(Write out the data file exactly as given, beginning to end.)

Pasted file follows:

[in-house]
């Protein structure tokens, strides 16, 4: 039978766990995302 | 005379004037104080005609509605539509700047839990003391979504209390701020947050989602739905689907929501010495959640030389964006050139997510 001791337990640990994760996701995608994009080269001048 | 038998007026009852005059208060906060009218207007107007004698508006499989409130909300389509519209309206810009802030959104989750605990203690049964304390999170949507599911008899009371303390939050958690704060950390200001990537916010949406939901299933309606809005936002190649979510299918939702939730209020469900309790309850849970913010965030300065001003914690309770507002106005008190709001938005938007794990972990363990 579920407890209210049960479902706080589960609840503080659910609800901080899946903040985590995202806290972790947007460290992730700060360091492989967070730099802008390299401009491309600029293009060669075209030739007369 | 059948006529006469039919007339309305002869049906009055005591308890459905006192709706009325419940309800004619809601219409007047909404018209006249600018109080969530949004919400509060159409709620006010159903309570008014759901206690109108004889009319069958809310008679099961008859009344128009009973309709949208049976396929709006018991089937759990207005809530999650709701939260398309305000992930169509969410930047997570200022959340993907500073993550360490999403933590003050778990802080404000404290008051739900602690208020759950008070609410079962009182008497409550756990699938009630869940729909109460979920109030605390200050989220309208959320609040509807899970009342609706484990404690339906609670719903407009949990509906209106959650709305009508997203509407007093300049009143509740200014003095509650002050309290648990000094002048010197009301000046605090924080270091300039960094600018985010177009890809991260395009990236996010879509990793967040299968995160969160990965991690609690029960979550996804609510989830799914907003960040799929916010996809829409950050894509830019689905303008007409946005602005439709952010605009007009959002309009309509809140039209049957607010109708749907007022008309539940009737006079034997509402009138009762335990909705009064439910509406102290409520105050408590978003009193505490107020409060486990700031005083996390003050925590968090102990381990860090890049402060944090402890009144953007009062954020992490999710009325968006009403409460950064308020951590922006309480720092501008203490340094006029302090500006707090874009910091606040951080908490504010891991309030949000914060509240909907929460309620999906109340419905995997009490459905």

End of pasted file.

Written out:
[in-house]
């Protein structure tokens, strides 16, 4: 039978766990995302 | 005379004037104080005609509605539509700047839990003391979504209390701020947050989602739905689907929501010495959640030389964006050139997510 001791337990640990994760996701995608994009080269001048 | 038998007026009852005059208060906060009218207007107007004698508006499989409130909300389509519209309206810009802030959104989750605990203690049964304390999170949507599911008899009371303390939050958690704060950390200001990537916010949406939901299933309606809005936002190649979510299918939702939730209020469900309790309850849970913010965030300065001003914690309770507002106005008190709001938005938007794990972990363990 579920407890209210049960479902706080589960609840503080659910609800901080899946903040985590995202806290972790947007460290992730700060360091492989967070730099802008390299401009491309600029293009060669075209030739007369 | 059948006529006469039919007339309305002869049906009055005591308890459905006192709706009325419940309800004619809601219409007047909404018209006249600018109080969530949004919400509060159409709620006010159903309570008014759901206690109108004889009319069958809310008679099961008859009344128009009973309709949208049976396929709006018991089937759990207005809530999650709701939260398309305000992930169509969410930047997570200022959340993907500073993550360490999403933590003050778990802080404000404290008051739900602690208020759950008070609410079962009182008497409550756990699938009630869940729909109460979920109030605390200050989220309208959320609040509807899970009342609706484990404690339906609670719903407009949990509906209106959650709305009508997203509407007093300049009143509740200014003095509650002050309290648990000094002048010197009301000046605090924080270091300039960094600018985010177009890809991260395009990236996010879509990793967040299968995160969160990965991690609690029960979550996804609510989830799914907003960040799929916010996809829409950050894509830019689905303008007409946005602005439709952010605009007009959002309009309509809140039209049957607010109708749907007022008309539940009737006079034997509402009138009762335990909705009064439910509406102290409520105050408590978003009193505490107020409060486990700031005083996390003050925590968090102990381990860090890049402060944090402890009144953007009062954020992490999710009325968006009403409460950064308020951590922006309480720092501008203490340094006029302090500006707090874009910091606040951080908490504010891991309030949000914060509240909907929460309620999906109340419905995997009490459905």